Comets TOP STORY
On 13 August, Comet 67P/Churyumov-Gerasimenko reaches its closest point to the Sun (perihelion) and the Rosetta orbiter will be there to see exactly what happens.
Comets TOP STORIES
ESA Provides an Overview on the Philae Lander Results
The Rosetta orbiter is continuing its science until the end of the extended Rosetta mission in September 2016. The lander's future is less certain. This film covers some of what we've learnt from Philae about comet 67P/Churyumov-Gerasimenko so far.
Mosaic of six OSIRIS narrow-angle camera images of the geologically diverse Imhotep region on Comet 67P/ChuryumovGerasimenko.
Rosetta's investigations of its comet are continuing as the mission teams count down the last month to perihelion the closest point to the Sun along the comet's orbit when the comet's activity is expected to be at its highest.
The Philae lander communicated with the Rosetta orbiter again between 19:45 and 20:07 CEST on 9 July 2015 and transmitted measurement data from the COmet Nucleus Sounding Experiment by Radiowave Transmission (CONSERT) instrument.
Some of the dust jets emitted from Rosetta's comet can be traced back to active pits on its surface. They could be the remnants of collapsed cavities.
Using the high-resolution science camera on board ESA's Rosetta spacecraft, scientists have identified more than a hundred patches of water ice a few metres in size on the surface of Comet 67P/Churyumov-Gerasimenko.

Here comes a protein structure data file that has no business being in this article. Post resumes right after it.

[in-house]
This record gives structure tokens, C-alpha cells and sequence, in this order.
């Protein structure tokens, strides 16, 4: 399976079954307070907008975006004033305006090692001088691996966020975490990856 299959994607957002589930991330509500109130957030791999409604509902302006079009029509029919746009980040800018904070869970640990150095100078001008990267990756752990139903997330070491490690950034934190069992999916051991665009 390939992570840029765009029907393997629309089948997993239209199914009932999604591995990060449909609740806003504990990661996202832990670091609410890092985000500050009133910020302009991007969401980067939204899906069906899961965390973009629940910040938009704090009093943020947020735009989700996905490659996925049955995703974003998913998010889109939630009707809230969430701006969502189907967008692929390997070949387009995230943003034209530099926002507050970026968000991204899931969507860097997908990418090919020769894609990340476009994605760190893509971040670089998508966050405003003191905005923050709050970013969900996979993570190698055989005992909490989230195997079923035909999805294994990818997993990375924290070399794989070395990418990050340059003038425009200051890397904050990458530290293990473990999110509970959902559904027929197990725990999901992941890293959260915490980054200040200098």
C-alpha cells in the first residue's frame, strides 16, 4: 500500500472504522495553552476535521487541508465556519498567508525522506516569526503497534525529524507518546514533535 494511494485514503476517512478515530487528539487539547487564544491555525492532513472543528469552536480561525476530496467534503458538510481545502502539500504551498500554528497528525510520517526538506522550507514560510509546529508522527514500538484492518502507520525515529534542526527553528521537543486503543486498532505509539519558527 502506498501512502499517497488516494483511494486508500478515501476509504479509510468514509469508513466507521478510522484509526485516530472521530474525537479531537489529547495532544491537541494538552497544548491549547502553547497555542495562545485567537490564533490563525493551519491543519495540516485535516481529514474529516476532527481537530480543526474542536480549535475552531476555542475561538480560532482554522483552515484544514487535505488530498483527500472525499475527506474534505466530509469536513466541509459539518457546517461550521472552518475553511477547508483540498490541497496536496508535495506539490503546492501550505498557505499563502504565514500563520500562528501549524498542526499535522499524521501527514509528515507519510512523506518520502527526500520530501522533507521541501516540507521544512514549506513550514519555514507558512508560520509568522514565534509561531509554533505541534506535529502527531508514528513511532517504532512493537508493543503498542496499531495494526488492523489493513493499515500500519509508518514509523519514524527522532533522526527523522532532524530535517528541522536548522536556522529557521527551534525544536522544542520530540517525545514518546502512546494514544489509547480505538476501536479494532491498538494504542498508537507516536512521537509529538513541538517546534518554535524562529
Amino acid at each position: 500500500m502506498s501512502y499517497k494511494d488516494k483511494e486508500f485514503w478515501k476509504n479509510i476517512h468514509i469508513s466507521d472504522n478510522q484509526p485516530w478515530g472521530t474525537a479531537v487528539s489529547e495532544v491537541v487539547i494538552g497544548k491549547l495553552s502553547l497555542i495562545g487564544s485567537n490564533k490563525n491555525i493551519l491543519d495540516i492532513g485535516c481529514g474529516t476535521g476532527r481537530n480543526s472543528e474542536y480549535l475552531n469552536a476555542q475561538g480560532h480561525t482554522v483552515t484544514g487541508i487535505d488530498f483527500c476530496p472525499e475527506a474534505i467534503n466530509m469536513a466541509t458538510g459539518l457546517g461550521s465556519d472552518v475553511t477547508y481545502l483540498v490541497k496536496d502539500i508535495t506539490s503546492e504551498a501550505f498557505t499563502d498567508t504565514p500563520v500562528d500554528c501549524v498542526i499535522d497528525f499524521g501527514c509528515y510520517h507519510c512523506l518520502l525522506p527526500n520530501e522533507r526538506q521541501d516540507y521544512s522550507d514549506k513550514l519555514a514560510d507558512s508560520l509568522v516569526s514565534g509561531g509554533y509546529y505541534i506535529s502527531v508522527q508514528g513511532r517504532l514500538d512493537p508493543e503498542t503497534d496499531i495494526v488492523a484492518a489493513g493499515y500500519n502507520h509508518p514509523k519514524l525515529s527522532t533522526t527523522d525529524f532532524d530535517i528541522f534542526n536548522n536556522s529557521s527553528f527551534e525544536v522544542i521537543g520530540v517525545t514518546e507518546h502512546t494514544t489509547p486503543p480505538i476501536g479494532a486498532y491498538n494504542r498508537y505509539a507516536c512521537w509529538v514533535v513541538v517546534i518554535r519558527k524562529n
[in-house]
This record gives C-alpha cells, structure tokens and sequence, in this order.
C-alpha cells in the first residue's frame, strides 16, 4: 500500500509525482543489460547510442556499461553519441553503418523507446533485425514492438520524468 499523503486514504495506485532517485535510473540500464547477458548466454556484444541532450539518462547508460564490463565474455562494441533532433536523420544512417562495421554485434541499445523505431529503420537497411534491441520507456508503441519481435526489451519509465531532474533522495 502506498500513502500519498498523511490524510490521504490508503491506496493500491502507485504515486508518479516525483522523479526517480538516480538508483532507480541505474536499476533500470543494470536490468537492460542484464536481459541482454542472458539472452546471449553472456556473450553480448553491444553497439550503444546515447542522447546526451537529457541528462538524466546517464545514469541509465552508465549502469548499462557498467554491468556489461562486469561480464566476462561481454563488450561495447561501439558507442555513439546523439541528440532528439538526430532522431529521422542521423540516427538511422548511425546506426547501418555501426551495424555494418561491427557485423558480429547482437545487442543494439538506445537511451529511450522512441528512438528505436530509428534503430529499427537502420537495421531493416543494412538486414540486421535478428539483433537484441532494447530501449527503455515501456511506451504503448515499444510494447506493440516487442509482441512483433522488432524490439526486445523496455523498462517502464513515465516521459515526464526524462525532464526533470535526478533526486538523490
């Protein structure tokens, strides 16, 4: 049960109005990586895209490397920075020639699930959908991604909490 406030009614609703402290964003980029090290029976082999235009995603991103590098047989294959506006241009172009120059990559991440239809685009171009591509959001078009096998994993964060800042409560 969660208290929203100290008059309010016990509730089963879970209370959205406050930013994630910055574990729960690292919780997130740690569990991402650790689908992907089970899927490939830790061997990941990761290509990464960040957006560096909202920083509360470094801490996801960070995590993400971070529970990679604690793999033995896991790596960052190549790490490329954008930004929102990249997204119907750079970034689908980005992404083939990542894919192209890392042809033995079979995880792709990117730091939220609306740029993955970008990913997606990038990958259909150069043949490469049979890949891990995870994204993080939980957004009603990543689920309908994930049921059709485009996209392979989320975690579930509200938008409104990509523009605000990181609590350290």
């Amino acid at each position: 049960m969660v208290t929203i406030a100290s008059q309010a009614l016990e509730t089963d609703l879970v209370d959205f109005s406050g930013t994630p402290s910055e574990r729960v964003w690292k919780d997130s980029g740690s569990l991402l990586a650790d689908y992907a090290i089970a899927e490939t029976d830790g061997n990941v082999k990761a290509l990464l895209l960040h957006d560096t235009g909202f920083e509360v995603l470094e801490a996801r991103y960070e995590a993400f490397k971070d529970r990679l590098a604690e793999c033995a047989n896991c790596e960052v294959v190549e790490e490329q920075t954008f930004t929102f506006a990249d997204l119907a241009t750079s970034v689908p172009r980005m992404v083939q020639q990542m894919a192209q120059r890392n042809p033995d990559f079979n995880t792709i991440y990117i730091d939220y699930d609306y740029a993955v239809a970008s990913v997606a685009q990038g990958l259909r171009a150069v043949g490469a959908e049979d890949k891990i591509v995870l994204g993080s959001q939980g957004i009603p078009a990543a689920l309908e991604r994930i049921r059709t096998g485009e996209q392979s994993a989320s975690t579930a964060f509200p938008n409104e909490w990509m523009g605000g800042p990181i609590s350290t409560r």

Rosetta's lander Philae has woken up after seven months in hibernation on the surface of Comet 67P/Churyumov-Gerasimenko.
Rosetta's continued close study of Comet 67P/ChuryumovGerasimenko has revealed an unexpected process at work, causing the rapid breakup of water and carbon dioxide molecules spewing from the comet's surface.
This single frame Rosetta navigation camera image of Comet 67P/Churyumov-Gerasimenko was taken on 20 May 2015 from a distance of 163.6 km from the comet centre
This image was captured on 19 October 2014 and looks across the neck from the comet's small lobe in the foreground to the large lobe in the background.
This single frame Rosetta navigation camera image of Comet 67P/Churyumov-Gerasimenko was taken on 15 April 2015 from a distance of 170 km from the comet center.
Studying the properties of a comet can provide clues to the role that magnetic fields played in the formation of solar system bodies almost 4.6 billion years ago.
This two-image mosaic creates a stunning scene of the Imhotep region on Comet 67P/Churyumov-Gerasimenko as seen from a distance of 19.9 km from the comet centre on 28 March 2015.
The Hapi region on the neck of Rosetta's comet 67P/Churyumov-Gerasimenko reflects red light less effectively than most other regions on the comet. It thus appears slightly bluish.
OSIRIS images taken during Rosetta's close flyby on 14 February show 67P's surface in remarkable detail and the shadow of the spacecraft encircled in a wreath of light.
On December 27, 2014, while scanning the southern sky as part of the Dark Energy Survey, researchers snapped a shot of comet Lovejoy.
This single frame Rosetta navigation camera image was taken from a distance of 124 km from the centre of Comet 67P/Churyumov-Gerasimenko on 6 February 2015.